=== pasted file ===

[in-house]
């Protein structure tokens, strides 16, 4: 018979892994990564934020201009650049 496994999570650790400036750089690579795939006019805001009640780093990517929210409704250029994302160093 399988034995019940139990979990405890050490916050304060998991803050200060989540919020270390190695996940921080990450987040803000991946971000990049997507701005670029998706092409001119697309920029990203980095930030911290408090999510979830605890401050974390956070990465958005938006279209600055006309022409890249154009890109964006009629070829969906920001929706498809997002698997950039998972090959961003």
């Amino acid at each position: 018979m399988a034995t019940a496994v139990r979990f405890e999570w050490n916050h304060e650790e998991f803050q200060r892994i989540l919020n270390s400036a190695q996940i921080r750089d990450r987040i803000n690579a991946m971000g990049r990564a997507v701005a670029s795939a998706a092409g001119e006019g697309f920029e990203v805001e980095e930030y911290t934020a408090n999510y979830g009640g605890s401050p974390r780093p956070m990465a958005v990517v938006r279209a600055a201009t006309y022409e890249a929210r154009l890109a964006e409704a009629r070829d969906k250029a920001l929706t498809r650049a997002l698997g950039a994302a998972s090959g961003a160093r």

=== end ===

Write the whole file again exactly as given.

[in-house]
């Protein structure tokens, strides 16, 4: 018979892994990564934020201009650049 496994999570650790400036750089690579795939006019805001009640780093990517929210409704250029994302160093 399988034995019940139990979990405890050490916050304060998991803050200060989540919020270390190695996940921080990450987040803000991946971000990049997507701005670029998706092409001119697309920029990203980095930030911290408090999510979830605890401050974390956070990465958005938006279209600055006309022409890249154009890109964006009629070829969906920001929706498809997002698997950039998972090959961003």
């Amino acid at each position: 018979m399988a034995t019940a496994v139990r979990f405890e999570w050490n916050h304060e650790e998991f803050q200060r892994i989540l919020n270390s400036a190695q996940i921080r750089d990450r987040i803000n690579a991946m971000g990049r990564a997507v701005a670029s795939a998706a092409g001119e006019g697309f920029e990203v805001e980095e930030y911290t934020a408090n999510y979830g009640g605890s401050p974390r780093p956070m990465a958005v990517v938006r279209a600055a201009t006309y022409e890249a929210r154009l890109a964006e409704a009629r070829d969906k250029a920001l929706t498809r650049a997002l698997g950039a994302a998972s090959g961003a160093r």